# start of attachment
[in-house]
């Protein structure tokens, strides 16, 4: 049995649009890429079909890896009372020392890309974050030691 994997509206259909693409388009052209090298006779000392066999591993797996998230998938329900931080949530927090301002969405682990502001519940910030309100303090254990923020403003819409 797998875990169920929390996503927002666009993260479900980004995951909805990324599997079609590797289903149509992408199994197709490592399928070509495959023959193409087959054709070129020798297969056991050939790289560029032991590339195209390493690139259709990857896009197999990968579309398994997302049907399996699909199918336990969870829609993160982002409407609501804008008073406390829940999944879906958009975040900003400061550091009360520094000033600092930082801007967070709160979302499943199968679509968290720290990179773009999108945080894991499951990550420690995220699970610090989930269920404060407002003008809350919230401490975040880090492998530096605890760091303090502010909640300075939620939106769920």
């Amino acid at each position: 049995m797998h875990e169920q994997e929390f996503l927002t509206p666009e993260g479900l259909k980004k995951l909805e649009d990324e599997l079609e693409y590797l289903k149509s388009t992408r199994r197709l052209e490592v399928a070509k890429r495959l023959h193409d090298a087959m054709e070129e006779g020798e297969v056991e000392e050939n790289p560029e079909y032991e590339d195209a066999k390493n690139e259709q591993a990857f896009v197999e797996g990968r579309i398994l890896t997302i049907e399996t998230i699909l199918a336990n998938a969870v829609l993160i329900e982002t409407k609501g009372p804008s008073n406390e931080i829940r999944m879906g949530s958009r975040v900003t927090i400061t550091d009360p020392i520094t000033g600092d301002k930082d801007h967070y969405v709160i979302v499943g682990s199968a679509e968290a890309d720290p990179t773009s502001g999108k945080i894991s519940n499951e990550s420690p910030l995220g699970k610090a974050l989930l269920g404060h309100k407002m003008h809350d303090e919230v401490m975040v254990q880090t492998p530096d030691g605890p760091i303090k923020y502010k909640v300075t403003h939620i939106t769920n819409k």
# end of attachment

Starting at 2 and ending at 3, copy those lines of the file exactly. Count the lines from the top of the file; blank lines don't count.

């Protein structure tokens, strides 16, 4: 049995649009890429079909890896009372020392890309974050030691 994997509206259909693409388009052209090298006779000392066999591993797996998230998938329900931080949530927090301002969405682990502001519940910030309100303090254990923020403003819409 797998875990169920929390996503927002666009993260479900980004995951909805990324599997079609590797289903149509992408199994197709490592399928070509495959023959193409087959054709070129020798297969056991050939790289560029032991590339195209390493690139259709990857896009197999990968579309398994997302049907399996699909199918336990969870829609993160982002409407609501804008008073406390829940999944879906958009975040900003400061550091009360520094000033600092930082801007967070709160979302499943199968679509968290720290990179773009999108945080894991499951990550420690995220699970610090989930269920404060407002003008809350919230401490975040880090492998530096605890760091303090502010909640300075939620939106769920």
């Amino acid at each position: 049995m797998h875990e169920q994997e929390f996503l927002t509206p666009e993260g479900l259909k980004k995951l909805e649009d990324e599997l079609e693409y590797l289903k149509s388009t992408r199994r197709l052209e490592v399928a070509k890429r495959l023959h193409d090298a087959m054709e070129e006779g020798e297969v056991e000392e050939n790289p560029e079909y032991e590339d195209a066999k390493n690139e259709q591993a990857f896009v197999e797996g990968r579309i398994l890896t997302i049907e399996t998230i699909l199918a336990n998938a969870v829609l993160i329900e982002t409407k609501g009372p804008s008073n406390e931080i829940r999944m879906g949530s958009r975040v900003t927090i400061t550091d009360p020392i520094t000033g600092d301002k930082d801007h967070y969405v709160i979302v499943g682990s199968a679509e968290a890309d720290p990179t773009s502001g999108k945080i894991s519940n499951e990550s420690p910030l995220g699970k610090a974050l989930l269920g404060h309100k407002m003008h809350d303090e919230v401490m975040v254990q880090t492998p530096d030691g605890p760091i303090k923020y502010k909640v300075t403003h939620i939106t769920n819409k």